John Frankenheimer's action thriller "The Train," starring Burt Lancaster as a French resistance fighter trying to stop Germans from looting the country's art at the end of the war, covered these themes in some depth, but with a grimy, sinewy, immediate quality. "The Monuments Men" is going for something different: a realistic portrait of wartime, one that shows the heroes being thwarted by higher-ups who aren't bad people but just have different priorities, and that isn't afraid to wander off into nooks and crannies of the main plot and let its characters hang out and just exist.
This would all be wonderful news if the film had a discernible shape and a bit of cinematic flair. Unfortunately, it's the most visually un-dynamic film George Clooney has ever directed, a succession of plain vanilla long-shots and closeups that betray no sense of how to block actors within a moving frame. (Odd how each new film Clooney makes is less visually interesting than the one before; it's as if you're witnessing a learning curve in reverse.) Clooney and Heslov's screenplay, meanwhile, amounts to a series of handsomely decorated, intelligently acted, pleasantly shaped, sometimes amusing scenes that ultimately don't add up to much. The not-quite-romantic subplot between Damon's character and Cate Blanchett—cast as a Belgian secretary for the German who's organizing most of the art thievery—is not charming, not sexy, and ultimately doesn't even make much dramatic sense; there are more botched subplots where that one came from. Every now and then, Clooney will chime in via voice-over to tell you where everyone's going, or what that scene that just ended meant to the unit, and to the mission. The narration is so slapped-together-sounding that you can picture the star in a recording studio scribbling lines on a legal tablet while viewing a scene that's not coming across, recording a passage in his affably gruff voice, then turning to the booth to say, "I'm thinking maybe one more take, but this time without the word 'deployed.'"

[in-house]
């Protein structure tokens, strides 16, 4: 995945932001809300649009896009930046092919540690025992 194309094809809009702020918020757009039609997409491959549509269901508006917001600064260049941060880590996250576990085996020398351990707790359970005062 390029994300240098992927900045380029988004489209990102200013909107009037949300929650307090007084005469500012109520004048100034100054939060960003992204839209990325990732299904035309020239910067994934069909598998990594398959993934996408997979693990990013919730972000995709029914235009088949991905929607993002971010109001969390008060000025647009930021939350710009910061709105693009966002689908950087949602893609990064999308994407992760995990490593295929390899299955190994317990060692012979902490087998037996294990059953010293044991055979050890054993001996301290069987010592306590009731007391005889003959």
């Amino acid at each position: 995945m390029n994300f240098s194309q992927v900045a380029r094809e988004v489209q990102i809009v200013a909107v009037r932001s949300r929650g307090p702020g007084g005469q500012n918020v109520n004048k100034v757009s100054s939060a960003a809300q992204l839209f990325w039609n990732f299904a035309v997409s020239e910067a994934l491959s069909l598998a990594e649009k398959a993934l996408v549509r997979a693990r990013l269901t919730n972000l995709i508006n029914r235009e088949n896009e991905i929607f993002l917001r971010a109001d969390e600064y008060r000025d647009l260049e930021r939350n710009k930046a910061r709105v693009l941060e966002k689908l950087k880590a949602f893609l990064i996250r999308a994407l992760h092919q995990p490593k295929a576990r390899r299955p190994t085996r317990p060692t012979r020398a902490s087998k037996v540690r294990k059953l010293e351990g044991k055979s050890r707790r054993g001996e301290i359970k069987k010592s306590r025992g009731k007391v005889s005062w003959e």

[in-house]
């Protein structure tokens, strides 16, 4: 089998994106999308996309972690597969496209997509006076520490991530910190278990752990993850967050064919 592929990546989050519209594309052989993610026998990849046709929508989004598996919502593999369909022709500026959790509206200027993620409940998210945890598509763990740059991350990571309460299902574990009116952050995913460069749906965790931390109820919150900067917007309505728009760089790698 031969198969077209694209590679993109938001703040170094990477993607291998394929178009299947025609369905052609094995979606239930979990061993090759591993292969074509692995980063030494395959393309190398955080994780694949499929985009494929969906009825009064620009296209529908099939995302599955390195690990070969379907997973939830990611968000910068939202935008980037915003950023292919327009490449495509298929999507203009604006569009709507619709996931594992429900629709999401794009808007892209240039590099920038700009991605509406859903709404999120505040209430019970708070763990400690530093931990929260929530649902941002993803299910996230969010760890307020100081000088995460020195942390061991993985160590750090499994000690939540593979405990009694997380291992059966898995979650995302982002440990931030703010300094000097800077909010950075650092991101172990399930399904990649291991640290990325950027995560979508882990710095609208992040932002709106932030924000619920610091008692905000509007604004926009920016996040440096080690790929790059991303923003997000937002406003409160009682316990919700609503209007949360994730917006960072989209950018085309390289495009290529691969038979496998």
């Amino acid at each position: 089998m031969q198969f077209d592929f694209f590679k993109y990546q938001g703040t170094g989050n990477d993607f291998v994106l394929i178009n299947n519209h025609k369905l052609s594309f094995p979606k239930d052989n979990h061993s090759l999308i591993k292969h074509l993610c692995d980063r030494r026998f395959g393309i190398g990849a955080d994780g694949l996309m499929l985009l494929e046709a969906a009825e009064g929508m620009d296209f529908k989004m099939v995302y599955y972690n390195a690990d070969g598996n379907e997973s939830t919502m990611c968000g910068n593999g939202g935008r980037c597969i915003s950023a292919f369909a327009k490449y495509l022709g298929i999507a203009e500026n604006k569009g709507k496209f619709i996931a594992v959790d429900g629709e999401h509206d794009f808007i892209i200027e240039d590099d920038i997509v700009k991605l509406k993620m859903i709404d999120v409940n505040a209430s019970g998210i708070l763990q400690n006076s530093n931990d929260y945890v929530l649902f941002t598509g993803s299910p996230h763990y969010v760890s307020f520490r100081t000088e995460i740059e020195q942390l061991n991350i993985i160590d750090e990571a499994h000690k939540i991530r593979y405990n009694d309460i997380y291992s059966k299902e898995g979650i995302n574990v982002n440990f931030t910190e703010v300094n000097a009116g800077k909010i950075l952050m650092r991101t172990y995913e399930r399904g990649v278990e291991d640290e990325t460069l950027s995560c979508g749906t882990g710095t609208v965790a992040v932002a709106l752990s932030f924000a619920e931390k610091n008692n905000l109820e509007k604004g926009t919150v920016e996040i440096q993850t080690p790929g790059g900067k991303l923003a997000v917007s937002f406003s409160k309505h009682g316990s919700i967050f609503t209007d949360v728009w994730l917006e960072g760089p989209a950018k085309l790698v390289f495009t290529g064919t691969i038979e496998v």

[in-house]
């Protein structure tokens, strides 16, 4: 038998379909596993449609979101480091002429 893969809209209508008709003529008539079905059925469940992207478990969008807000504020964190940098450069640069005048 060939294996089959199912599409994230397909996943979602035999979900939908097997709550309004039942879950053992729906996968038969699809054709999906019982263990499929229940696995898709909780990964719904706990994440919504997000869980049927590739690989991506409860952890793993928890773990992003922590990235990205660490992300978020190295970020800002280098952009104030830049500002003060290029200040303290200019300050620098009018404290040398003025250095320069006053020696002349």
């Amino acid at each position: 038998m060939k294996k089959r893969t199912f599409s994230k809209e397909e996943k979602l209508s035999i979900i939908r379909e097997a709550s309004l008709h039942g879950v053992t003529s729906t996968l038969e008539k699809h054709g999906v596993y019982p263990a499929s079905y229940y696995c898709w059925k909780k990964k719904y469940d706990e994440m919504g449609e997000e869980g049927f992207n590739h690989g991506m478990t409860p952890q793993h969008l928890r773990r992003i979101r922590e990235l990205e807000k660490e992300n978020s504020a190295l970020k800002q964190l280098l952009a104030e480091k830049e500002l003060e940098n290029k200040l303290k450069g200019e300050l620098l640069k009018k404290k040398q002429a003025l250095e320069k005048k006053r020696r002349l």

Every now and then, "The Monuments Men" produces a memorably charming or haunting moment. There's an appropriately underplayed sequence of the men discovering a wooden barrel filled with tiny, misshapen bits of gold, then riding a freight elevator in silence as they think about where the bits came from. There's a fine comic scene of Balaban instantly seeing through a deception, but taking his sweet time exposing it because he's trying to get his mind around how stunningly obvious it is. The initial "getting the team together" montage has a brief close-up that reminds of what a truly great actor John Goodman is: he suggests a character's entire self-image through the jaunty way he cocks his helmet. This is not a terrible movie. It's just not consistently good enough to get excited about. It's the kind of film that you'll stumble across on TV, watch for a few minutes thinking, "This is all right, I don't know why everybody was so hard on it," then change the channel.
A tribute to Robert Forster.